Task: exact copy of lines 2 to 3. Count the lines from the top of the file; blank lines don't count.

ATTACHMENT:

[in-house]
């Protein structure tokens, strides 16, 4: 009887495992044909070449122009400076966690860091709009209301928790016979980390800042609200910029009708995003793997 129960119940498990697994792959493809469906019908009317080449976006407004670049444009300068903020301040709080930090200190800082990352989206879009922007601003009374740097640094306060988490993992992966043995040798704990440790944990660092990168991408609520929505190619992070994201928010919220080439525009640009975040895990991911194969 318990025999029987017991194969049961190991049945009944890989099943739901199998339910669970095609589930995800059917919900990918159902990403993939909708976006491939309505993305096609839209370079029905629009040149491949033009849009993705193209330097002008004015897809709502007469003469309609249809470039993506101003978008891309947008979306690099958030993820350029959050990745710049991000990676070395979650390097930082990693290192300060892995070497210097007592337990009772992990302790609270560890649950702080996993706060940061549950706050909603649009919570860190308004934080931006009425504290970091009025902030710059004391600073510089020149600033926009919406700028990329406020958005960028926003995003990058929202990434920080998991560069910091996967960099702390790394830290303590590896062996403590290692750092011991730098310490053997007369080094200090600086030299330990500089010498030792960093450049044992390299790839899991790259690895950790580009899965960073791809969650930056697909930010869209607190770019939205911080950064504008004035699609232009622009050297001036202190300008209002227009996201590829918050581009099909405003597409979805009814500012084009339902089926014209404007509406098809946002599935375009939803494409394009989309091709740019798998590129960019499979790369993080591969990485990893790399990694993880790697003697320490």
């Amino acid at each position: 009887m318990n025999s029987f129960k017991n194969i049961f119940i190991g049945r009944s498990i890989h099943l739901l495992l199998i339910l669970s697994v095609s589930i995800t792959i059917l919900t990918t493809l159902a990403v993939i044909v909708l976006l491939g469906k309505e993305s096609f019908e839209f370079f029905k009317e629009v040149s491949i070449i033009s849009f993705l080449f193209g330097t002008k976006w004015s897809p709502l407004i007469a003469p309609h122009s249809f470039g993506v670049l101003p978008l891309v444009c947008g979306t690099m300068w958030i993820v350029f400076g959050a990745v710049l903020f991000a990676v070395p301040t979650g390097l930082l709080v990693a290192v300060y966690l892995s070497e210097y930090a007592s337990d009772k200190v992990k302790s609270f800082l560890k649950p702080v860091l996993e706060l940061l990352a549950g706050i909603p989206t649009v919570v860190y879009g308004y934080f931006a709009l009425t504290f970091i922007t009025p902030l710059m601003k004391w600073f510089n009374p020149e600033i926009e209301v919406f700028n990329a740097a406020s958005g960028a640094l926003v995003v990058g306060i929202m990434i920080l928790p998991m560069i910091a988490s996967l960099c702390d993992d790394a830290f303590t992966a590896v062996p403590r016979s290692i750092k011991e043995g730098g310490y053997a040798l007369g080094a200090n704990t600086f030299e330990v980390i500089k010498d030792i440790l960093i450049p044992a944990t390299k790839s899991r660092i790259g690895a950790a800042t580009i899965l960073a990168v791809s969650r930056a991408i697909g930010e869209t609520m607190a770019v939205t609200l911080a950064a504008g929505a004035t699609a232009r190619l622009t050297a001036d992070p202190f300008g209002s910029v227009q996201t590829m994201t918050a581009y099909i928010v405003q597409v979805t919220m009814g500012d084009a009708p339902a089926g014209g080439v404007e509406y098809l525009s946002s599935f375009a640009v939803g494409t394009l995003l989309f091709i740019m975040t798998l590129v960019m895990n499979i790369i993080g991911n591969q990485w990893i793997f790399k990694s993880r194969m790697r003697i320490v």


């Protein structure tokens, strides 16, 4: 009887495992044909070449122009400076966690860091709009209301928790016979980390800042609200910029009708995003793997 129960119940498990697994792959493809469906019908009317080449976006407004670049444009300068903020301040709080930090200190800082990352989206879009922007601003009374740097640094306060988490993992992966043995040798704990440790944990660092990168991408609520929505190619992070994201928010919220080439525009640009975040895990991911194969 318990025999029987017991194969049961190991049945009944890989099943739901199998339910669970095609589930995800059917919900990918159902990403993939909708976006491939309505993305096609839209370079029905629009040149491949033009849009993705193209330097002008004015897809709502007469003469309609249809470039993506101003978008891309947008979306690099958030993820350029959050990745710049991000990676070395979650390097930082990693290192300060892995070497210097007592337990009772992990302790609270560890649950702080996993706060940061549950706050909603649009919570860190308004934080931006009425504290970091009025902030710059004391600073510089020149600033926009919406700028990329406020958005960028926003995003990058929202990434920080998991560069910091996967960099702390790394830290303590590896062996403590290692750092011991730098310490053997007369080094200090600086030299330990500089010498030792960093450049044992390299790839899991790259690895950790580009899965960073791809969650930056697909930010869209607190770019939205911080950064504008004035699609232009622009050297001036202190300008209002227009996201590829918050581009099909405003597409979805009814500012084009339902089926014209404007509406098809946002599935375009939803494409394009989309091709740019798998590129960019499979790369993080591969990485990893790399990694993880790697003697320490």
């Amino acid at each position: 009887m318990n025999s029987f129960k017991n194969i049961f119940i190991g049945r009944s498990i890989h099943l739901l495992l199998i339910l669970s697994v095609s589930i995800t792959i059917l919900t990918t493809l159902a990403v993939i044909v909708l976006l491939g469906k309505e993305s096609f019908e839209f370079f029905k009317e629009v040149s491949i070449i033009s849009f993705l080449f193209g330097t002008k976006w004015s897809p709502l407004i007469a003469p309609h122009s249809f470039g993506v670049l101003p978008l891309v444009c947008g979306t690099m300068w958030i993820v350029f400076g959050a990745v710049l903020f991000a990676v070395p301040t979650g390097l930082l709080v990693a290192v300060y966690l892995s070497e210097y930090a007592s337990d009772k200190v992990k302790s609270f800082l560890k649950p702080v860091l996993e706060l940061l990352a549950g706050i909603p989206t649009v919570v860190y879009g308004y934080f931006a709009l009425t504290f970091i922007t009025p902030l710059m601003k004391w600073f510089n009374p020149e600033i926009e209301v919406f700028n990329a740097a406020s958005g960028a640094l926003v995003v990058g306060i929202m990434i920080l928790p998991m560069i910091a988490s996967l960099c702390d993992d790394a830290f303590t992966a590896v062996p403590r016979s290692i750092k011991e043995g730098g310490y053997a040798l007369g080094a200090n704990t600086f030299e330990v980390i500089k010498d030792i440790l960093i450049p044992a944990t390299k790839s899991r660092i790259g690895a950790a800042t580009i899965l960073a990168v791809s969650r930056a991408i697909g930010e869209t609520m607190a770019v939205t609200l911080a950064a504008g929505a004035t699609a232009r190619l622009t050297a001036d992070p202190f300008g209002s910029v227009q996201t590829m994201t918050a581009y099909i928010v405003q597409v979805t919220m009814g500012d084009a009708p339902a089926g014209g080439v404007e509406y098809l525009s946002s599935f375009a640009v939803g494409t394009l995003l989309f091709i740019m975040t798998l590129v960019m895990n499979i790369i993080g991911n591969q990485w990893i793997f790399k990694s993880r194969m790697r003697i320490v």